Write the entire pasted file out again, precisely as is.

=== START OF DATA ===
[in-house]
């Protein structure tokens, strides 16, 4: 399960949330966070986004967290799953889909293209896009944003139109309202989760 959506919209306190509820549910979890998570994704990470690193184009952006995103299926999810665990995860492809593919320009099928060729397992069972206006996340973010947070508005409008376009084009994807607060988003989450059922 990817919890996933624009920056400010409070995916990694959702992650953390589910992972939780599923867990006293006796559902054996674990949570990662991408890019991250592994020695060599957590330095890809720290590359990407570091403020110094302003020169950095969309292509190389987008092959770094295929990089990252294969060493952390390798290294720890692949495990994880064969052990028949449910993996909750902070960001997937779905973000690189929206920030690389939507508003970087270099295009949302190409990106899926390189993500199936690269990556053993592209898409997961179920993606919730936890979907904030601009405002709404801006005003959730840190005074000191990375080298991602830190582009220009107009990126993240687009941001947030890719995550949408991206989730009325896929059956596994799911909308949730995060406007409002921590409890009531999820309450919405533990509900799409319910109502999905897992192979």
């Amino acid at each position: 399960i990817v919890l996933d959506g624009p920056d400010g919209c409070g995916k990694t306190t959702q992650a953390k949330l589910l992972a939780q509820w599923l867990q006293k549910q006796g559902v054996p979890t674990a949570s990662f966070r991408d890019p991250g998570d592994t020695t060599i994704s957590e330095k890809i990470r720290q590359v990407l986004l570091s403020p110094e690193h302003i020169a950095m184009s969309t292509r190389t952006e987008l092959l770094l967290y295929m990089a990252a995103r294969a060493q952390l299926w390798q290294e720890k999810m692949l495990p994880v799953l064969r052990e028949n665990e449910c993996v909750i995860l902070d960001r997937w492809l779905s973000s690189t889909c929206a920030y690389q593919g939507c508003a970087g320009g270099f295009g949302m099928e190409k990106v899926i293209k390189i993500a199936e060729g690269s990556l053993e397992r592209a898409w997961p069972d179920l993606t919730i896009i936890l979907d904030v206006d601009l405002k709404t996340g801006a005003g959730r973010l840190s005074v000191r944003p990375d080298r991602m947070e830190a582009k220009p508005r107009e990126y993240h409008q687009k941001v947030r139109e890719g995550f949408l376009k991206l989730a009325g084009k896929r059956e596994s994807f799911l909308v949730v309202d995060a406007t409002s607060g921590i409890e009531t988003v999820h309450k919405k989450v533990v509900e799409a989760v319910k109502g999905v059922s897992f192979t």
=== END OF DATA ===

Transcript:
[in-house]
């Protein structure tokens, strides 16, 4: 399960949330966070986004967290799953889909293209896009944003139109309202989760 959506919209306190509820549910979890998570994704990470690193184009952006995103299926999810665990995860492809593919320009099928060729397992069972206006996340973010947070508005409008376009084009994807607060988003989450059922 990817919890996933624009920056400010409070995916990694959702992650953390589910992972939780599923867990006293006796559902054996674990949570990662991408890019991250592994020695060599957590330095890809720290590359990407570091403020110094302003020169950095969309292509190389987008092959770094295929990089990252294969060493952390390798290294720890692949495990994880064969052990028949449910993996909750902070960001997937779905973000690189929206920030690389939507508003970087270099295009949302190409990106899926390189993500199936690269990556053993592209898409997961179920993606919730936890979907904030601009405002709404801006005003959730840190005074000191990375080298991602830190582009220009107009990126993240687009941001947030890719995550949408991206989730009325896929059956596994799911909308949730995060406007409002921590409890009531999820309450919405533990509900799409319910109502999905897992192979």
């Amino acid at each position: 399960i990817v919890l996933d959506g624009p920056d400010g919209c409070g995916k990694t306190t959702q992650a953390k949330l589910l992972a939780q509820w599923l867990q006293k549910q006796g559902v054996p979890t674990a949570s990662f966070r991408d890019p991250g998570d592994t020695t060599i994704s957590e330095k890809i990470r720290q590359v990407l986004l570091s403020p110094e690193h302003i020169a950095m184009s969309t292509r190389t952006e987008l092959l770094l967290y295929m990089a990252a995103r294969a060493q952390l299926w390798q290294e720890k999810m692949l495990p994880v799953l064969r052990e028949n665990e449910c993996v909750i995860l902070d960001r997937w492809l779905s973000s690189t889909c929206a920030y690389q593919g939507c508003a970087g320009g270099f295009g949302m099928e190409k990106v899926i293209k390189i993500a199936e060729g690269s990556l053993e397992r592209a898409w997961p069972d179920l993606t919730i896009i936890l979907d904030v206006d601009l405002k709404t996340g801006a005003g959730r973010l840190s005074v000191r944003p990375d080298r991602m947070e830190a582009k220009p508005r107009e990126y993240h409008q687009k941001v947030r139109e890719g995550f949408l376009k991206l989730a009325g084009k896929r059956e596994s994807f799911l909308v949730v309202d995060a406007t409002s607060g921590i409890e009531t988003v999820h309450k919405k989450v533990v509900e799409a989760v319910k109502g999905v059922s897992f192979t």